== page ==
In case of the function `add()`, do we expect it to give us some (data) value? Yes. And What is it? The result of addition of the two numbers that are passed as parameters. So, `add()` function should have a return statement. To return any value, we just have to mention the value which we want to return, next to the return keyword.

``````def add(a, b):
c = (a+b)
return c``````

Alternatively, you could have simply returned (a+b) directly, without storing it to some other variable too.

``````def add(a, b):
return (a+b)``````

Once a function is defined, we can use it by simply calling it as we do for the built-in function i.e., if we want to add `5` and `9`, then,

``>>> print add(5, 9)``

14

In fact, you can even pass a function as a parameter! For example:

``>>> print add(5, add(7, 6))``

18

Confused? Don't worry, let us explain. First, `add(7, 6)` will be evaluated and its result, i.e., `13` will be passed inside the second `add()` function as a parameter, to be added with `5`. Therefore, the final result will be the output of, `add(5, 13)`, which is `18`.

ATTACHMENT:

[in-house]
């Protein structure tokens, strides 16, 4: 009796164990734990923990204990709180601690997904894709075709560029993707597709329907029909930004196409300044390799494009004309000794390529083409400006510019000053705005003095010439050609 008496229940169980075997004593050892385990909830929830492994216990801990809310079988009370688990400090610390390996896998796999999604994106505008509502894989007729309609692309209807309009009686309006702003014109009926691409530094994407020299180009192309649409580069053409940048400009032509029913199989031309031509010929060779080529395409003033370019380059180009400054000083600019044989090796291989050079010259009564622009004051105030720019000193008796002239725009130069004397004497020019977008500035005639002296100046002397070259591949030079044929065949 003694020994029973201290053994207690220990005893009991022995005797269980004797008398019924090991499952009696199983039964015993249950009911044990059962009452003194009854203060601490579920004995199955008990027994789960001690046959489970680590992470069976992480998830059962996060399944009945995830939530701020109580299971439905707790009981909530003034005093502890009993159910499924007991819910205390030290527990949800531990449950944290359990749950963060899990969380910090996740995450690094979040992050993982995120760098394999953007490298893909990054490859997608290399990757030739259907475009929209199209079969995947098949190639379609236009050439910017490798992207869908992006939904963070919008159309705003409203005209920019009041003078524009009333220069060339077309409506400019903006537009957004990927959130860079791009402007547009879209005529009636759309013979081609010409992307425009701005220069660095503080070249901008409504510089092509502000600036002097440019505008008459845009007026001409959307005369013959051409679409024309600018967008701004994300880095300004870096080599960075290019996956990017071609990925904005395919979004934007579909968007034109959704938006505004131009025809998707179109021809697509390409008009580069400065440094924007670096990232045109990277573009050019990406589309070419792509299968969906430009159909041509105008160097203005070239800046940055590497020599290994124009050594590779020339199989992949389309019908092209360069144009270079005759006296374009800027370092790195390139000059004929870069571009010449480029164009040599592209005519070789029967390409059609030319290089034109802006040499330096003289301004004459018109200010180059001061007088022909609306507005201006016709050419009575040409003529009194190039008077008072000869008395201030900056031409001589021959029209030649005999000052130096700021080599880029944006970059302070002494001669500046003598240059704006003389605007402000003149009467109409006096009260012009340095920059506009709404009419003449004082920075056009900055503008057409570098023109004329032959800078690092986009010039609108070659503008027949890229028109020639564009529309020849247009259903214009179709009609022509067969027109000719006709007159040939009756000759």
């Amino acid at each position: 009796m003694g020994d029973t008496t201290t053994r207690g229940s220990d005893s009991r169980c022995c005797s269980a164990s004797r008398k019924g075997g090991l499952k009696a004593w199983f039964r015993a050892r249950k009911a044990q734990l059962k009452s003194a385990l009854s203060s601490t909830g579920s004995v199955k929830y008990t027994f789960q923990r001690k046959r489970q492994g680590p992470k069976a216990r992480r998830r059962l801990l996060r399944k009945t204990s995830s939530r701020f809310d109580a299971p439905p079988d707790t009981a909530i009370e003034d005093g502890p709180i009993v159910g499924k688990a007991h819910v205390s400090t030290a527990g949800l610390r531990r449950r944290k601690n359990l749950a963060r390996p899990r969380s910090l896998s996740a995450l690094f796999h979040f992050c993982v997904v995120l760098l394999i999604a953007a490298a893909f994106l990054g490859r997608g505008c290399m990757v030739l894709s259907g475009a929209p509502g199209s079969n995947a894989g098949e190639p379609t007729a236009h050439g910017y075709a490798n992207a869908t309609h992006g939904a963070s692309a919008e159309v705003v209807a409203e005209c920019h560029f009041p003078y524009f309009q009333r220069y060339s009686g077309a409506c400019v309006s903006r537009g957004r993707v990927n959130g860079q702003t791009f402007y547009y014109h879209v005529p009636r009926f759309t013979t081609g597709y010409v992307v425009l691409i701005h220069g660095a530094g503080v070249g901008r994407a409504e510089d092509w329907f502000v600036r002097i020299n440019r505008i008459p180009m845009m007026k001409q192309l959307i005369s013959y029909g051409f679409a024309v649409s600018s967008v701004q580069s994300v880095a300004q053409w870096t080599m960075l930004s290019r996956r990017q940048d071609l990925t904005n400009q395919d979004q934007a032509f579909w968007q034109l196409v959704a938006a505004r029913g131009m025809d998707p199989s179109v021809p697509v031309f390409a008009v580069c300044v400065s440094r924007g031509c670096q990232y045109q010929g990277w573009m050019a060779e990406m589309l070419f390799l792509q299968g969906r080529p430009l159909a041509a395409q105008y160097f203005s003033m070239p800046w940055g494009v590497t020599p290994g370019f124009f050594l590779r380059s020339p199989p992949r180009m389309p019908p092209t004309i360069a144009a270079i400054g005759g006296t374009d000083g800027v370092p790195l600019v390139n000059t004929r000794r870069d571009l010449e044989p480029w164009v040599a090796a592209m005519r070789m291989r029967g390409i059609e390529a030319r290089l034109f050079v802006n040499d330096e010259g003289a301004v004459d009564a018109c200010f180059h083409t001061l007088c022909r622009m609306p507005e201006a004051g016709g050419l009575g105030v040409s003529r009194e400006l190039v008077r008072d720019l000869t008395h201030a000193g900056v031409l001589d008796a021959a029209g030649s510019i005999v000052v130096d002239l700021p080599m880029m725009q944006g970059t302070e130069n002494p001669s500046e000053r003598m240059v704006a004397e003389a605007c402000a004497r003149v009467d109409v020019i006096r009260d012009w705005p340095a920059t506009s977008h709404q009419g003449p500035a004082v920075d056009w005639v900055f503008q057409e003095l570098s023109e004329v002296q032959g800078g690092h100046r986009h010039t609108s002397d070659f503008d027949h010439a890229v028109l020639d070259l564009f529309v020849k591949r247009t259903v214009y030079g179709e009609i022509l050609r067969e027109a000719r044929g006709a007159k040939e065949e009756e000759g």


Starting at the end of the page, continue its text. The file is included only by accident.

### Return Type of a function

Every function has a return-type, which is nothing but the type of value it returns. It's very simple to decide what is the return-type of any function. In `add()` function, if `a` and `b` are integer, then `add()` function will return an integer value, which will be it's return-type. Similarly, if the function is returning a list, then it's return-type will be a list. For built-in functions, you can find the return-type of every function specified in the official documentation.

But how can every function have a return-type, because we mentioned earlier, that having a return statement is completely optional and it totally depends on whether you need it or not in the function. Hence, the question arises, that what will be the return type of the functions which doesn't return anything? The answer is, `void`, which is pretty much synonymous to empty or nothing, stating that if there is no return statement then the function will have `void` return type.